Uhuru Kenyatta supporters
(Kenya—Global Information Network)—Announced plans by an Amsterdam-based court to prosecute Uhuru Kenyatta for his role in the mayhem that convulsed Kenya in disputed polls in 2007, may have given him the edge to trounce his nearest rival, Raila Odinga, according to locally-based analysts.
Presidential candidate Kenyatta was proclaimed the winner of Kenya’s election with 50.07 percent of the March 4 vote.
Charges against Kenyatta by the International Criminal Court and warnings against his election by Johnnie Carson, U.S. Asst. Secretary of State, were widely viewed as interference in national affairs.
“They were the defining narrative” of the election,” said Aly-Khan Satchu, a Kenyan financier.
Also objectionable in the eyes of many Kenyans was the obsessive fixation of western media on outbreaks of violence. A recent piece by Cornell University professor Mukoma Wa Ngugi compared coverage in 2013 to the coverage of the air force-led coup attempt in Kenya in 1982.
At that time, he recalled, “we sat glued to our transistor radio listening to the BBC and Voice of America” The two services were “lifelines through which we learned what was happening in our country.” But in 2013, “I and many other Kenyans saw western media coverage of the elections as a joke, a caricature. Western journalists have been left behind by an Africa moving forward, not in a straight line… but forward nonetheless.”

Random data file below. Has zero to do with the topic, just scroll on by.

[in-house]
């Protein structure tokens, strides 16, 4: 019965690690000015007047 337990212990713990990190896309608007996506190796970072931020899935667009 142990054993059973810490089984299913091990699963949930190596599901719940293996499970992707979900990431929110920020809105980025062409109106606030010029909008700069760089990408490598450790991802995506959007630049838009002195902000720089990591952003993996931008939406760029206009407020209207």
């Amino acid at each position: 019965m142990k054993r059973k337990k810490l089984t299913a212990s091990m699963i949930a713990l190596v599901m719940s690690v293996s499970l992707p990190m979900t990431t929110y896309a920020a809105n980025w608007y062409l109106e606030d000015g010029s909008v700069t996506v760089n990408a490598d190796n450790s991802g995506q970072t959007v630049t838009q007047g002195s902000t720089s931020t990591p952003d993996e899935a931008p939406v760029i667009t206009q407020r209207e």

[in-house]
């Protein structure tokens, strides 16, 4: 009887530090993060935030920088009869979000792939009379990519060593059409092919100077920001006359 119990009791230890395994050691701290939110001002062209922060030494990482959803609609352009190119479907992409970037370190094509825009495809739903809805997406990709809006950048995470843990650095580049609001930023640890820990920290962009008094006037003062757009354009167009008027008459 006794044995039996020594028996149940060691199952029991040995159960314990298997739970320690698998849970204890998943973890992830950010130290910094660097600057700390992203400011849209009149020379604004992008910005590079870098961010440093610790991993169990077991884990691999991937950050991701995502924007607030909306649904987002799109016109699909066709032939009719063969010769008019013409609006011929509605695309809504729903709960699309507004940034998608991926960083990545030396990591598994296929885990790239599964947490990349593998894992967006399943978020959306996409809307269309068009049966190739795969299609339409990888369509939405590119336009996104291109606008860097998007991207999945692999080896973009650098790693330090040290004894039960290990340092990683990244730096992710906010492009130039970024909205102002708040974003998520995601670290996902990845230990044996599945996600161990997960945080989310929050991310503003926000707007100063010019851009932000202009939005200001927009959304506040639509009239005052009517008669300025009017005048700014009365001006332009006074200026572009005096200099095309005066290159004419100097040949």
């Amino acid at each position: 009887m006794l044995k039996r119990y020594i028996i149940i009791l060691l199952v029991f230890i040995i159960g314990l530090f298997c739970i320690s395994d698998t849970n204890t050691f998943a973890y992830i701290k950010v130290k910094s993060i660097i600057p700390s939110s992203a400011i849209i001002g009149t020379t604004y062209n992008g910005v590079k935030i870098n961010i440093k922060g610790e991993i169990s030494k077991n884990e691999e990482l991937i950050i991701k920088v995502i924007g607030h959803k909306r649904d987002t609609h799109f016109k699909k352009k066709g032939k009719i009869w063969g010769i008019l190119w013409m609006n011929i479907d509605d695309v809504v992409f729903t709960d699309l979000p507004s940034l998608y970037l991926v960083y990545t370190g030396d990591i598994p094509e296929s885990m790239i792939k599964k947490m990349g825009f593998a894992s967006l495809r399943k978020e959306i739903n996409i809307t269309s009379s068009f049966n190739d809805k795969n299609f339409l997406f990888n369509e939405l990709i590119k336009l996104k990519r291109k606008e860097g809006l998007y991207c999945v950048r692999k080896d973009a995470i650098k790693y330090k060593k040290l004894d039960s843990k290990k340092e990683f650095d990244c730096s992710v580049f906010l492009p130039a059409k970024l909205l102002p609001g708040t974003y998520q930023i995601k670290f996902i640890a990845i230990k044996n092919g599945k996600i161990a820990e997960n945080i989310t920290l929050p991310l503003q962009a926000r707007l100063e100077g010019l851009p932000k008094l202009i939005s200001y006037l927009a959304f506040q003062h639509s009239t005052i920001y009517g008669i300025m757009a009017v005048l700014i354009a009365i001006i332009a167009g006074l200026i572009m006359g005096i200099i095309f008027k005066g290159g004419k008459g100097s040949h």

Wa Ngugi cited descriptives such as “tribal blood-letting,” and “loyalists from rival tribes” (Reuters) and video images of five men playing warriors with homemade guns (CNN). “Very few Kenyans took it seriously,” he wrote. “Rather, it was slap your knee funny.”
A piece in The Daily Nation satirically titled “Foreign reporters armed and ready to attack Kenya” observed tongue in cheek – “The demand for clichés is outstripping supply.”
Wa Ngugi continued: “Africans are saying that (western) journalists are not representing the complex truth of the continent; that western journalists are not only misrepresenting the truth, but are in spirit working against the continent.
“When it comes to writing about Africa, journalists suddenly have to make a choice between extraordinary violence and ordinary life. It should not be a question of either the extreme violence or quiet happy times, but rather a question of telling the whole story… “
Elsewhere in Kenya, voters chose the country’s first female Maasai MP. Peris Pesi Tobiko was elected from the Maasai community, which is largely patriarchal and where women often struggle to be heard.